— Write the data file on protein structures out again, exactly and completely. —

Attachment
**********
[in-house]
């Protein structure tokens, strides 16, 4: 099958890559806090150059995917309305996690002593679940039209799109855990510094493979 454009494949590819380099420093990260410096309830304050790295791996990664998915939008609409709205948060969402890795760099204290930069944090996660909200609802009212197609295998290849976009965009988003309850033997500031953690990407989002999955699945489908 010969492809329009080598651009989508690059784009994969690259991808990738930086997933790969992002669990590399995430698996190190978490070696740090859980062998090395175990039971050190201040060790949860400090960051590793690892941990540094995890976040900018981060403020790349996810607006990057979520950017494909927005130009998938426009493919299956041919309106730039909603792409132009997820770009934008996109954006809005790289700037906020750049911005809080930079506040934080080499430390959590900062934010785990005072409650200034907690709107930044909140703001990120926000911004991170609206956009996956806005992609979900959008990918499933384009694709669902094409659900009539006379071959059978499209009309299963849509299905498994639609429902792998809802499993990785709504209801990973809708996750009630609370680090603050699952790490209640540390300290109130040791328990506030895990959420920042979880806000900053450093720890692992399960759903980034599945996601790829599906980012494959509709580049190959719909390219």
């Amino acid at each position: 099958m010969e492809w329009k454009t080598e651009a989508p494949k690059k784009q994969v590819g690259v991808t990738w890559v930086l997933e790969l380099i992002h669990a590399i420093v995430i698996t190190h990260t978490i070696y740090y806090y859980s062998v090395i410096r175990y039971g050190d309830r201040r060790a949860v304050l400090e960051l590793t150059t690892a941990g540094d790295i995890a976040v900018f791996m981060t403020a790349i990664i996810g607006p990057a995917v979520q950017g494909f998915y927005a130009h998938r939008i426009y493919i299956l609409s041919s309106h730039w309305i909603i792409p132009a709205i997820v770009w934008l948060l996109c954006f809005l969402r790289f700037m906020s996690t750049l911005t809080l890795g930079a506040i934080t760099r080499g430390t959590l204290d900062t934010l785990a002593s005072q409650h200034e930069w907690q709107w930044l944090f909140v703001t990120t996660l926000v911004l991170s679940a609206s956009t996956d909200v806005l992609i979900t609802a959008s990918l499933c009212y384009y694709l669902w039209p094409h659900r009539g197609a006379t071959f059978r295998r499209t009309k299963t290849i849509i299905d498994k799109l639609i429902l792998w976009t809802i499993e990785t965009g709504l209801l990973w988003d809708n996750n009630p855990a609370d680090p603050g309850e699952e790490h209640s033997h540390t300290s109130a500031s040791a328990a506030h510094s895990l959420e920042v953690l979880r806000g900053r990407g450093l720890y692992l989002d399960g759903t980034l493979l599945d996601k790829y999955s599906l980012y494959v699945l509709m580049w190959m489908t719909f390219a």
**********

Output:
[in-house]
């Protein structure tokens, strides 16, 4: 099958890559806090150059995917309305996690002593679940039209799109855990510094493979 454009494949590819380099420093990260410096309830304050790295791996990664998915939008609409709205948060969402890795760099204290930069944090996660909200609802009212197609295998290849976009965009988003309850033997500031953690990407989002999955699945489908 010969492809329009080598651009989508690059784009994969690259991808990738930086997933790969992002669990590399995430698996190190978490070696740090859980062998090395175990039971050190201040060790949860400090960051590793690892941990540094995890976040900018981060403020790349996810607006990057979520950017494909927005130009998938426009493919299956041919309106730039909603792409132009997820770009934008996109954006809005790289700037906020750049911005809080930079506040934080080499430390959590900062934010785990005072409650200034907690709107930044909140703001990120926000911004991170609206956009996956806005992609979900959008990918499933384009694709669902094409659900009539006379071959059978499209009309299963849509299905498994639609429902792998809802499993990785709504209801990973809708996750009630609370680090603050699952790490209640540390300290109130040791328990506030895990959420920042979880806000900053450093720890692992399960759903980034599945996601790829599906980012494959509709580049190959719909390219």
């Amino acid at each position: 099958m010969e492809w329009k454009t080598e651009a989508p494949k690059k784009q994969v590819g690259v991808t990738w890559v930086l997933e790969l380099i992002h669990a590399i420093v995430i698996t190190h990260t978490i070696y740090y806090y859980s062998v090395i410096r175990y039971g050190d309830r201040r060790a949860v304050l400090e960051l590793t150059t690892a941990g540094d790295i995890a976040v900018f791996m981060t403020a790349i990664i996810g607006p990057a995917v979520q950017g494909f998915y927005a130009h998938r939008i426009y493919i299956l609409s041919s309106h730039w309305i909603i792409p132009a709205i997820v770009w934008l948060l996109c954006f809005l969402r790289f700037m906020s996690t750049l911005t809080l890795g930079a506040i934080t760099r080499g430390t959590l204290d900062t934010l785990a002593s005072q409650h200034e930069w907690q709107w930044l944090f909140v703001t990120t996660l926000v911004l991170s679940a609206s956009t996956d909200v806005l992609i979900t609802a959008s990918l499933c009212y384009y694709l669902w039209p094409h659900r009539g197609a006379t071959f059978r295998r499209t009309k299963t290849i849509i299905d498994k799109l639609i429902l792998w976009t809802i499993e990785t965009g709504l209801l990973w988003d809708n996750n009630p855990a609370d680090p603050g309850e699952e790490h209640s033997h540390t300290s109130a500031s040791a328990a506030h510094s895990l959420e920042v953690l979880r806000g900053r990407g450093l720890y692992l989002d399960g759903t980034l493979l599945d996601k790829y999955s599906l980012y494959v699945l509709m580049w190959m489908t719909f390219a």